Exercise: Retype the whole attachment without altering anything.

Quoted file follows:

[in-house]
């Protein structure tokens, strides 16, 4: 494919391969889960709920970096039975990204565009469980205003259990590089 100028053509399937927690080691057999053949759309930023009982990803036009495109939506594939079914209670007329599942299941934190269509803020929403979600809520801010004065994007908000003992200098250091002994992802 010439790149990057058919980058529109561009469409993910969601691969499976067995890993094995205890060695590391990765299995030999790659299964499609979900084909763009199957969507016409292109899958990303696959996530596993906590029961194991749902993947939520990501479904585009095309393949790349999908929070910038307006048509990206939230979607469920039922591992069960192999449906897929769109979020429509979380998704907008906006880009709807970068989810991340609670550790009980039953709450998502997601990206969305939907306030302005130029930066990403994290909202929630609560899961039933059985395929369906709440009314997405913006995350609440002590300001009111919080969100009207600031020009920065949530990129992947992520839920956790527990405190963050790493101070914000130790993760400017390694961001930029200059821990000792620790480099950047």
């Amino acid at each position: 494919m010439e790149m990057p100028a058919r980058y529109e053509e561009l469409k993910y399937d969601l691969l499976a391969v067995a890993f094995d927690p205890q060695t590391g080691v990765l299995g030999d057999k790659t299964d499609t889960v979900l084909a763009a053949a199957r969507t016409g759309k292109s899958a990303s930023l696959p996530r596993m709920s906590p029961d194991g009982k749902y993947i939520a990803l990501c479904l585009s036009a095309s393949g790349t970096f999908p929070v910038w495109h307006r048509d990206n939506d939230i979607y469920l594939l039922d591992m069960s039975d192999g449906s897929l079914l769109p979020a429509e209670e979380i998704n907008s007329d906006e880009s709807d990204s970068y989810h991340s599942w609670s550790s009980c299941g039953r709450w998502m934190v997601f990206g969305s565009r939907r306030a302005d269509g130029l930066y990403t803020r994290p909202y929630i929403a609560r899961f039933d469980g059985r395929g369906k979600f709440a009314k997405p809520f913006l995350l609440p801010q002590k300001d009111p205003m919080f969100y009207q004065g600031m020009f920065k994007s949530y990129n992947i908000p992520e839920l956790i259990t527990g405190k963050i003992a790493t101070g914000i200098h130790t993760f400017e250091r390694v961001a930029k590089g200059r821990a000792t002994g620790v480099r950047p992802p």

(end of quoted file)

[in-house]
């Protein structure tokens, strides 16, 4: 494919391969889960709920970096039975990204565009469980205003259990590089 100028053509399937927690080691057999053949759309930023009982990803036009495109939506594939079914209670007329599942299941934190269509803020929403979600809520801010004065994007908000003992200098250091002994992802 010439790149990057058919980058529109561009469409993910969601691969499976067995890993094995205890060695590391990765299995030999790659299964499609979900084909763009199957969507016409292109899958990303696959996530596993906590029961194991749902993947939520990501479904585009095309393949790349999908929070910038307006048509990206939230979607469920039922591992069960192999449906897929769109979020429509979380998704907008906006880009709807970068989810991340609670550790009980039953709450998502997601990206969305939907306030302005130029930066990403994290909202929630609560899961039933059985395929369906709440009314997405913006995350609440002590300001009111919080969100009207600031020009920065949530990129992947992520839920956790527990405190963050790493101070914000130790993760400017390694961001930029200059821990000792620790480099950047």
């Amino acid at each position: 494919m010439e790149m990057p100028a058919r980058y529109e053509e561009l469409k993910y399937d969601l691969l499976a391969v067995a890993f094995d927690p205890q060695t590391g080691v990765l299995g030999d057999k790659t299964d499609t889960v979900l084909a763009a053949a199957r969507t016409g759309k292109s899958a990303s930023l696959p996530r596993m709920s906590p029961d194991g009982k749902y993947i939520a990803l990501c479904l585009s036009a095309s393949g790349t970096f999908p929070v910038w495109h307006r048509d990206n939506d939230i979607y469920l594939l039922d591992m069960s039975d192999g449906s897929l079914l769109p979020a429509e209670e979380i998704n907008s007329d906006e880009s709807d990204s970068y989810h991340s599942w609670s550790s009980c299941g039953r709450w998502m934190v997601f990206g969305s565009r939907r306030a302005d269509g130029l930066y990403t803020r994290p909202y929630i929403a609560r899961f039933d469980g059985r395929g369906k979600f709440a009314k997405p809520f913006l995350l609440p801010q002590k300001d009111p205003m919080f969100y009207q004065g600031m020009f920065k994007s949530y990129n992947i908000p992520e839920l956790i259990t527990g405190k963050i003992a790493t101070g914000i200098h130790t993760f400017e250091r390694v961001a930029k590089g200059r821990a000792t002994g620790v480099r950047p992802p």